the iteration j-1) as follows:

ijijiij

pp

ξδ

⋅+=

− )1(

(8)

Where p

i

∈

[p

i

min

, p

i

max

], δ

i

=α·(p

i

max

- p

i

min

),

and α is the maximum displacement ratio (α =

0.1 provided a good performance in the current

problem).

ξ

ij

is a random number in the range

[−1,1], obtained for each parameter in each

iteration.

The cost function

ℜ→Pc :

that gives a value

that must be minimized. For a training set of nt

sketched figures this function is defined as:

c = n

m

/ n

t

(9)

Where n

m

is the number of mistakes

corresponding to those bad segmented shapes

applying the criterion defined at the beginning

of section 3.

The best solution obtained during the

optimization process is stored, in order to avoid

situations where the final solution does not

correspond to the optimal one.

0

10

20

30

40

50

60

70

80

90

100

0 100 200 300 400 500

Figure 6: Cost and temperature evolution in a SA process.

3.2 Individual Parameter Adjustment

After the first simulated annealing step, in order to

establish the definitive range for a specific parameter

p

i

we have fixed the rest of the parameters to their

optimal value (obtained from the previous simulated

annealing step), and the cost is obtained with the

parameter p

i

ranged in its whole initial range (and

expanded if it is necessary). The definitive range is

fixed centring it in the optimal value obtained from

the process and expanded or compressed if it is

necessary.

Figure 7 shows the initial or default range for the

segmentation parameter TOL_VERTICES fixed

from expertise. As notice, the value of this

parameter for the minor cost function is beyond the

right value 30, so best results in segmentation are

never reached. Figure 8 shows the corrected range

for this parameter. Now, the optimal value is

Best solution

Local minimum

Cost / Temperature

Iterations

GRAPP 2011 - International Conference on Computer Graphics Theory and Applications

326

centered in the range so better results in

segmentation can be achieved.

So, the value of the parameter for the lowest

function cost has been centered in a range, and its

width has been fixed in order to avoid the function

cost increase more than a percentage. This width is

variable for each parameter.

0

5

10

15

20

25

30

35

40

45

50

0102030

Initialrange:[0,30]

Figure 7: Initial range for parameter TOL_VERTICES.

0

5

10

15

20

25

30

35

40

45

50

0 1020304050607080

Definitiverange:[0,80]

Figure 8: Definitive range for parameter TOL_VERTICES

after the correction process.

When all the ranges have been adjusted, the

second simulated annealing step provides the final

segmentation parameter values.

4 EXPERIMENTAL WORK

The segmentation process has been applied to a set

of 177 samples of 20 different sketched figures

(including circle and ellipse) collected from 3 users

and stored in a DB. Each user drew 3 samples of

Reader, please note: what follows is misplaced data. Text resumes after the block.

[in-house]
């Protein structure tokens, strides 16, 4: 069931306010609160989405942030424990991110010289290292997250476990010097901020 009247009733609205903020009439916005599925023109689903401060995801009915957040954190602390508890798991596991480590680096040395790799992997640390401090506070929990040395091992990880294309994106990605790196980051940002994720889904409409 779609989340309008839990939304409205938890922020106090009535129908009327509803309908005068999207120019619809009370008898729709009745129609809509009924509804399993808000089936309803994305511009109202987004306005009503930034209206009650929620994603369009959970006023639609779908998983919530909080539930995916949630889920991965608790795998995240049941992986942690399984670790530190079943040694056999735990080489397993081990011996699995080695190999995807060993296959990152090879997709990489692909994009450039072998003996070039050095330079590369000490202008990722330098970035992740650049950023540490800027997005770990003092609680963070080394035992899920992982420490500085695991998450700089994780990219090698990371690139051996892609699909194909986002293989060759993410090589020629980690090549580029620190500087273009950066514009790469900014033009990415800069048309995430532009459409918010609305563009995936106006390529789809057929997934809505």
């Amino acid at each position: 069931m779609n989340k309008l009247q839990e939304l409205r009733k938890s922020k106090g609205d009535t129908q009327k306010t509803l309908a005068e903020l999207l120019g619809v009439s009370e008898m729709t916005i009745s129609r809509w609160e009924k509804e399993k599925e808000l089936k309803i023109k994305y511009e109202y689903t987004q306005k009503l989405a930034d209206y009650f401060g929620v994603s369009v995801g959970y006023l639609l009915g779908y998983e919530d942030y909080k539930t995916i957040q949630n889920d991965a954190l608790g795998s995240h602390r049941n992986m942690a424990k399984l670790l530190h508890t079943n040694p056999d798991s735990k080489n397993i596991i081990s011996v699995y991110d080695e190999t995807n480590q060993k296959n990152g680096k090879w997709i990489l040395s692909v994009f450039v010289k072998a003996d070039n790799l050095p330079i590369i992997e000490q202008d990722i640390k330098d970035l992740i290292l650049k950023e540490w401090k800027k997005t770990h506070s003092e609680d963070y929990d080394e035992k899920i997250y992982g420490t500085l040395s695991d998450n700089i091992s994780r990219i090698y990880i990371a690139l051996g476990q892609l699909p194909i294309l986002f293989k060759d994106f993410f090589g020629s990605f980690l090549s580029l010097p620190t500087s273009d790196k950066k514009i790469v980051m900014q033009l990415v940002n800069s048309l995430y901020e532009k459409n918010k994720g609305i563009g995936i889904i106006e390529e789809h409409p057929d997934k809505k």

each figure, and 3 figures with poor quality were

discarded.

Figures 9 and 10 show some examples of

sketched figures segmented using the parameters

optimized with the SA algorithm.

Sample01

Sample02 Sample03

Sample04

Sample05 Sample06

Sample09

Sample10 Sample11

Figure 9: Examples of sketched figures used in the tests

including only lines.

Sample12

Sample13

Sample17

Sample18

Sample20

Sample14

Figure 10: Examples of sketched figures used in the tests

including lines (in red) and arcs (in blue).

The segmentation process has been carried out

with a different set of segmentation parameters for

each SA iteration. And the SA process has been

made up with different ranges for segmentation

parameters and different values for SA parameters as

described in section 3.

5 CONCLUSIONS

From results obtained, we can state that the

optimization process improves significantly the

AUTOMATED TUNING OF PARAMETERS FOR THE SEGMENTATION OF FREEHAND SKETCHES

327

results of the segmentation, demonstrating that, in

general, the recognition process can benefit much if

optimization techniques are applied to its parameters

tuning them for their optimal values. The results

improved in more than 10% respect those obtained

with previous parameters fixed empirically from

observation. The segmentation approach SegSGeo

with the optimization process obtained a success of a

92% of well segmented figures (all-or-nothing-

accuracy), which increases to 97% if we consider

isolated entities instead of complete figures.

With respect to the optimization technique, tests

with different SA parameters show a very stable

behavior of SA algorithm, so it can find good

solutions though the SA parameters vary within a

fairly wide range. The most critical parameter is the

displacement mechanism, that is, the maximum

displacement ratio α: it must be high enough to get

out from local minimum, but not too high to avoid

jumping haphazardly (see figure 11).

0

10

20

30

40

50

60

70

80

90

100

0 100 200 300

0

10

20

30

40

50

60

70

80

90

100

0 100 200 300 400 500

Figure 11: Cost evolution in two different SA processes

(above: α=0.4) (below: α=0.1).

The following parameters in order of importance

are those that control the cooling scheme: the initial

temperature T

0

and cooling coefficient k. The

probability of finding an optimal solution increases

when more tests are performed with a slow cooling

(higher T

0

, or k closest to 1), but increasing the time

too. Good solutions can be found with a set of SA

process with a fast cooling scheme or with a single

SA process with a slow cooling scheme.

Tests show that classical values for balance and

freezing criterions (dependent on the number of

parameters to optimize) are appropriate. On the one

hand, changes in balance criterion have a similar

effect that changes in cooling scheme, on the other

hand, changes on freezing criterion do not

significantly affect the SA time or result.